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‘Do Black people give?’ Christal Jackson, founder of Mosaic Genius, says yes!

Christal Jackson addressing the crowd at her annual gathering on Martha’s Vineyard (Photo Credit: Head & Heart Philanthropy)

Christal Jackson is the founder of Mosaic Genius and Head and Heart Philanthropy (HHP), social impact agencies focused on improving social, economic and educational outcomes for communities of color. She’s been recognized for her ability to convene and curate the best and brightest in this sector and has been well-noted for making a lasting impact in the venture philanthropy space by being a connector. Jackson attributes her success to having been groomed for leadership by the church, from serving as an intern with the Children’s Defense Fund to creating a marketplace for multi-million dollar initiatives focused on solving complicated social issues.

Having spent over two decades in the impact sector and providing access and opportunities to people that don’t necessarily have “access”, Jackson is well versed in giving. When asked the question “Do Black people give?,” her answer was a resounding yes!  The following is what she shared:

“I’ve worked in the impact sector now for the past 20 years and I’ve lost count of the number of times I’ve been asked the question, “Do Black People Give?” My answer has always been “yes,” followed up with “We give differently.”

The traditional philanthropy model has rarely been our model. Two years ago, during my signature gathering on Martha’s Vineyard, we started an important conversation about the way we give. Two weeks ago, the richest African American in the country showed that, indeed, we do give and yes, we give differently.

What do you mean by giving differently? Robert Smith chose to give to an HBCU and black students at their commencement ceremony. The gift that he and his family gave to these young men paid for their education. His gift spoke of the value we as a community place on achieving a higher education. More importantly, he recognized what it means to be debt free.

Many African Americans make career decisions based on their need to start employment immediately after college in order to pay off student loans. However, Robert Smith’s investment has put many of the students of the graduating class who would have likely deferred graduate school or entrepreneurship like their white counterparts in a better position.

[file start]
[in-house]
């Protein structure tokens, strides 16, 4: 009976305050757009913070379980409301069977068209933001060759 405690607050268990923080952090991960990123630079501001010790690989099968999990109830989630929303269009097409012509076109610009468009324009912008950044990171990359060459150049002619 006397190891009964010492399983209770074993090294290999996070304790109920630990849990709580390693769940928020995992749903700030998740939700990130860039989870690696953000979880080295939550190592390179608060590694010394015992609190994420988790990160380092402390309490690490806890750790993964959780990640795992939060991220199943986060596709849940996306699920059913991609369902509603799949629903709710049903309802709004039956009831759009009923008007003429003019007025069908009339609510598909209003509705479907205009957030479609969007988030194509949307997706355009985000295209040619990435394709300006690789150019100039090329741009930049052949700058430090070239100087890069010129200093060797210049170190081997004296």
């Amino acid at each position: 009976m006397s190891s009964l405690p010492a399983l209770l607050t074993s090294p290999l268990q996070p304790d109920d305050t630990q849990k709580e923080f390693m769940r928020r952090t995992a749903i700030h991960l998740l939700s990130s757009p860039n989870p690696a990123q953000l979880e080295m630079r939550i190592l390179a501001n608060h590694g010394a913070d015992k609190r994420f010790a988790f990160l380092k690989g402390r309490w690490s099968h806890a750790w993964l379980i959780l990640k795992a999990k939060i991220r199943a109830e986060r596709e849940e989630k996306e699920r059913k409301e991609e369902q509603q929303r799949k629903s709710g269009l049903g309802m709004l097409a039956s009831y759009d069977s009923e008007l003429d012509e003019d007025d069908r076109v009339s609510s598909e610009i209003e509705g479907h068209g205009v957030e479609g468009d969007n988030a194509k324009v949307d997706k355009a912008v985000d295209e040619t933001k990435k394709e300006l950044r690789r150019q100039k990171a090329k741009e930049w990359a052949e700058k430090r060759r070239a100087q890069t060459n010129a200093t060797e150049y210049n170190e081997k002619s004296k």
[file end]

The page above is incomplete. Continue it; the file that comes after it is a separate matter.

He literally leveled the playing field and likely shifted the trajectory of families for generations with the next generation of black fathers.

Robert Smith’s gift reflects what I’ve hoped philanthropy would learn for a long time:

  • Philanthropy is cultural. African Americans believe in investing in people and seeing the direct impact of our investment is important to us.
  • We give to people with a journey that reflects our own. Robert Smith, with all of his success, understands that the road to success for these young men will be difficult but succeeding in life is possible.
  • We value education!
  • We know the importance of HBCUs and the quality students that they produce.

Robert Smith’s investment is reflective of what philanthropy should look like. It can be personal and impactful. It should have a systemic impact and not just tickle our need for “feeling good” about our deed for today. It should meet a real need.

I’m so happy African American’s like myself who have decided to make a career in social impact, can answer the question that we are asked, “Do black people give?” I answer with a bold yes and direct people to the New York Times article about an African American business man who wasn’t a household name, but was able to have a huge impact on young African American men, their families and ultimately their community for generations to come.

Thank you, Mr. Smith…”

Christal Jackson holds a dual degree in Psychology and Religion from Spelman and a Masters of Theological Studies from Duke. Her work in the social impact sector has garnered numerous awards and recognition. She’s also the author of “Women of Color Pray: Voices of Strength, Faith, Healing, Hope, and Courage,” and serves on multiple boards including Harlem Tech Fund, Motown Museum National Leadership Council and Howard University School of Divinity – Board of Visitors. Learn more about Mosaic Genius and Jackson’s philanthropy efforts by visiting her website: 

Mosaic Genius’ annual gathering on Martha’s Vineyard (Photo Credit: Head & Heart Philanthropy)